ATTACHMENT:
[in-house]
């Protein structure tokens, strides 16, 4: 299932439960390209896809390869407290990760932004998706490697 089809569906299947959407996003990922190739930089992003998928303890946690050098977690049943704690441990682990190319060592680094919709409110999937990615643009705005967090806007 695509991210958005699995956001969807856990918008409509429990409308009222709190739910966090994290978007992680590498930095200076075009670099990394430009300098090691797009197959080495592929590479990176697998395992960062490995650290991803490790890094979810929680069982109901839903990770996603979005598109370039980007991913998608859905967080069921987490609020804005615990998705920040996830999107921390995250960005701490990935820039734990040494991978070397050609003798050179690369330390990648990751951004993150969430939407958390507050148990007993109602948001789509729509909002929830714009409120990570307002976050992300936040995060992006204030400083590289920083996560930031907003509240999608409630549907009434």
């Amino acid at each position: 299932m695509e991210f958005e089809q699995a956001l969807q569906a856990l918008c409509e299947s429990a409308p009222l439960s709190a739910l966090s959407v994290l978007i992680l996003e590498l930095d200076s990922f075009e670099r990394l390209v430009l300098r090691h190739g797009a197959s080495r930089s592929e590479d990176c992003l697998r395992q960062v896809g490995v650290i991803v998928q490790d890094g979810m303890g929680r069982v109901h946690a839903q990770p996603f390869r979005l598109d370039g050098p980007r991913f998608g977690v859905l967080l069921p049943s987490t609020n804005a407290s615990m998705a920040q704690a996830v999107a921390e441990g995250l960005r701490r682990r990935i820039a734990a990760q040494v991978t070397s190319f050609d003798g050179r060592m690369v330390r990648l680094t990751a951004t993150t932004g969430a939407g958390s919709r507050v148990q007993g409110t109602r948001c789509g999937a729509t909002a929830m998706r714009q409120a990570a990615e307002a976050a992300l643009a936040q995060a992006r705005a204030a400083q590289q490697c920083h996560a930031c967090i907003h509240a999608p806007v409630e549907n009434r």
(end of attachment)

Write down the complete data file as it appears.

[in-house]
């Protein structure tokens, strides 16, 4: 299932439960390209896809390869407290990760932004998706490697 089809569906299947959407996003990922190739930089992003998928303890946690050098977690049943704690441990682990190319060592680094919709409110999937990615643009705005967090806007 695509991210958005699995956001969807856990918008409509429990409308009222709190739910966090994290978007992680590498930095200076075009670099990394430009300098090691797009197959080495592929590479990176697998395992960062490995650290991803490790890094979810929680069982109901839903990770996603979005598109370039980007991913998608859905967080069921987490609020804005615990998705920040996830999107921390995250960005701490990935820039734990040494991978070397050609003798050179690369330390990648990751951004993150969430939407958390507050148990007993109602948001789509729509909002929830714009409120990570307002976050992300936040995060992006204030400083590289920083996560930031907003509240999608409630549907009434």
């Amino acid at each position: 299932m695509e991210f958005e089809q699995a956001l969807q569906a856990l918008c409509e299947s429990a409308p009222l439960s709190a739910l966090s959407v994290l978007i992680l996003e590498l930095d200076s990922f075009e670099r990394l390209v430009l300098r090691h190739g797009a197959s080495r930089s592929e590479d990176c992003l697998r395992q960062v896809g490995v650290i991803v998928q490790d890094g979810m303890g929680r069982v109901h946690a839903q990770p996603f390869r979005l598109d370039g050098p980007r991913f998608g977690v859905l967080l069921p049943s987490t609020n804005a407290s615990m998705a920040q704690a996830v999107a921390e441990g995250l960005r701490r682990r990935i820039a734990a990760q040494v991978t070397s190319f050609d003798g050179r060592m690369v330390r990648l680094t990751a951004t993150t932004g969430a939407g958390s919709r507050v148990q007993g409110t109602r948001c789509g999937a729509t909002a929830m998706r714009q409120a990570a990615e307002a976050a992300l643009a936040q995060a992006r705005a204030a400083q590289q490697c920083h996560a930031c967090i907003h509240a999608p806007v409630e549907n009434r």